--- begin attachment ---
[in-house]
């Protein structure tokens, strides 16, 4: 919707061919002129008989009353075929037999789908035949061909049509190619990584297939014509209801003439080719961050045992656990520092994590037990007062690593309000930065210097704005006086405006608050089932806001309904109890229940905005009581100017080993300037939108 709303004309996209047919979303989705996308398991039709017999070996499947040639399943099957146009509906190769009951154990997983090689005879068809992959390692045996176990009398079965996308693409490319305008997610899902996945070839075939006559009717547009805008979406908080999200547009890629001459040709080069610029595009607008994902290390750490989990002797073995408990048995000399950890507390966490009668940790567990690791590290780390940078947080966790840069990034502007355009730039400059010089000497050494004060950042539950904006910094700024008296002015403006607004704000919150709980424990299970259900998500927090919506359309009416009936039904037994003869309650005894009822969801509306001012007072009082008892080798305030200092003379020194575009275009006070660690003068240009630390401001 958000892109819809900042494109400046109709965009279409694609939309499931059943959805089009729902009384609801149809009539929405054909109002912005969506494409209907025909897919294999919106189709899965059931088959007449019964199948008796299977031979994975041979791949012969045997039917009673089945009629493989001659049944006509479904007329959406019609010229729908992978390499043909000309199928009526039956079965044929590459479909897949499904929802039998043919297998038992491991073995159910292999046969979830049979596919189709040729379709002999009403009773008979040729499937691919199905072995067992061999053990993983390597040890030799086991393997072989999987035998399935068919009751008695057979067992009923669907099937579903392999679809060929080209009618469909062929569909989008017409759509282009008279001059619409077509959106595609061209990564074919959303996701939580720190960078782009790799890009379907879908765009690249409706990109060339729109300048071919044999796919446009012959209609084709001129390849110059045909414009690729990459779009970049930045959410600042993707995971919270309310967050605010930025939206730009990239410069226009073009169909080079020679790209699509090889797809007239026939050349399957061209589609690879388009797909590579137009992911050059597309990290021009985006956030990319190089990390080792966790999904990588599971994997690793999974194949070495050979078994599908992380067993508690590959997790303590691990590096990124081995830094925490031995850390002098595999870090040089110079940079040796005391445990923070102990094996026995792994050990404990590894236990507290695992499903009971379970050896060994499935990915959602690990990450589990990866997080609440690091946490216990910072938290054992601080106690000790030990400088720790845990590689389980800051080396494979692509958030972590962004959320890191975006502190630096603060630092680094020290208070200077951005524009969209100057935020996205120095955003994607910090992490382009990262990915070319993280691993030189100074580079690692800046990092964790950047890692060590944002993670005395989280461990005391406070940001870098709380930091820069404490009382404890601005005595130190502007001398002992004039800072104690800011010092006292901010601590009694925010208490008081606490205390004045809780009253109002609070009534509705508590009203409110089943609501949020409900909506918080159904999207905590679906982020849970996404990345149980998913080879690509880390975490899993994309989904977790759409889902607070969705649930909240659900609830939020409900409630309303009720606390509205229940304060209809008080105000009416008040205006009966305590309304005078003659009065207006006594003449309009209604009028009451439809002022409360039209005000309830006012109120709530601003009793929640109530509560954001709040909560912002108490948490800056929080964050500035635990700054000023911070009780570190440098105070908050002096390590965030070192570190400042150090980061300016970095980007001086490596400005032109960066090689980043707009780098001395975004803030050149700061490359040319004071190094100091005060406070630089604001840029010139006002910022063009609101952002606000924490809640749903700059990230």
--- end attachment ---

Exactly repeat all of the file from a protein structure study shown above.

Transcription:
[in-house]
């Protein structure tokens, strides 16, 4: 919707061919002129008989009353075929037999789908035949061909049509190619990584297939014509209801003439080719961050045992656990520092994590037990007062690593309000930065210097704005006086405006608050089932806001309904109890229940905005009581100017080993300037939108 709303004309996209047919979303989705996308398991039709017999070996499947040639399943099957146009509906190769009951154990997983090689005879068809992959390692045996176990009398079965996308693409490319305008997610899902996945070839075939006559009717547009805008979406908080999200547009890629001459040709080069610029595009607008994902290390750490989990002797073995408990048995000399950890507390966490009668940790567990690791590290780390940078947080966790840069990034502007355009730039400059010089000497050494004060950042539950904006910094700024008296002015403006607004704000919150709980424990299970259900998500927090919506359309009416009936039904037994003869309650005894009822969801509306001012007072009082008892080798305030200092003379020194575009275009006070660690003068240009630390401001 958000892109819809900042494109400046109709965009279409694609939309499931059943959805089009729902009384609801149809009539929405054909109002912005969506494409209907025909897919294999919106189709899965059931088959007449019964199948008796299977031979994975041979791949012969045997039917009673089945009629493989001659049944006509479904007329959406019609010229729908992978390499043909000309199928009526039956079965044929590459479909897949499904929802039998043919297998038992491991073995159910292999046969979830049979596919189709040729379709002999009403009773008979040729499937691919199905072995067992061999053990993983390597040890030799086991393997072989999987035998399935068919009751008695057979067992009923669907099937579903392999679809060929080209009618469909062929569909989008017409759509282009008279001059619409077509959106595609061209990564074919959303996701939580720190960078782009790799890009379907879908765009690249409706990109060339729109300048071919044999796919446009012959209609084709001129390849110059045909414009690729990459779009970049930045959410600042993707995971919270309310967050605010930025939206730009990239410069226009073009169909080079020679790209699509090889797809007239026939050349399957061209589609690879388009797909590579137009992911050059597309990290021009985006956030990319190089990390080792966790999904990588599971994997690793999974194949070495050979078994599908992380067993508690590959997790303590691990590096990124081995830094925490031995850390002098595999870090040089110079940079040796005391445990923070102990094996026995792994050990404990590894236990507290695992499903009971379970050896060994499935990915959602690990990450589990990866997080609440690091946490216990910072938290054992601080106690000790030990400088720790845990590689389980800051080396494979692509958030972590962004959320890191975006502190630096603060630092680094020290208070200077951005524009969209100057935020996205120095955003994607910090992490382009990262990915070319993280691993030189100074580079690692800046990092964790950047890692060590944002993670005395989280461990005391406070940001870098709380930091820069404490009382404890601005005595130190502007001398002992004039800072104690800011010092006292901010601590009694925010208490008081606490205390004045809780009253109002609070009534509705508590009203409110089943609501949020409900909506918080159904999207905590679906982020849970996404990345149980998913080879690509880390975490899993994309989904977790759409889902607070969705649930909240659900609830939020409900409630309303009720606390509205229940304060209809008080105000009416008040205006009966305590309304005078003659009065207006006594003449309009209604009028009451439809002022409360039209005000309830006012109120709530601003009793929640109530509560954001709040909560912002108490948490800056929080964050500035635990700054000023911070009780570190440098105070908050002096390590965030070192570190400042150090980061300016970095980007001086490596400005032109960066090689980043707009780098001395975004803030050149700061490359040319004071190094100091005060406070630089604001840029010139006002910022063009609101952002606000924490809640749903700059990230």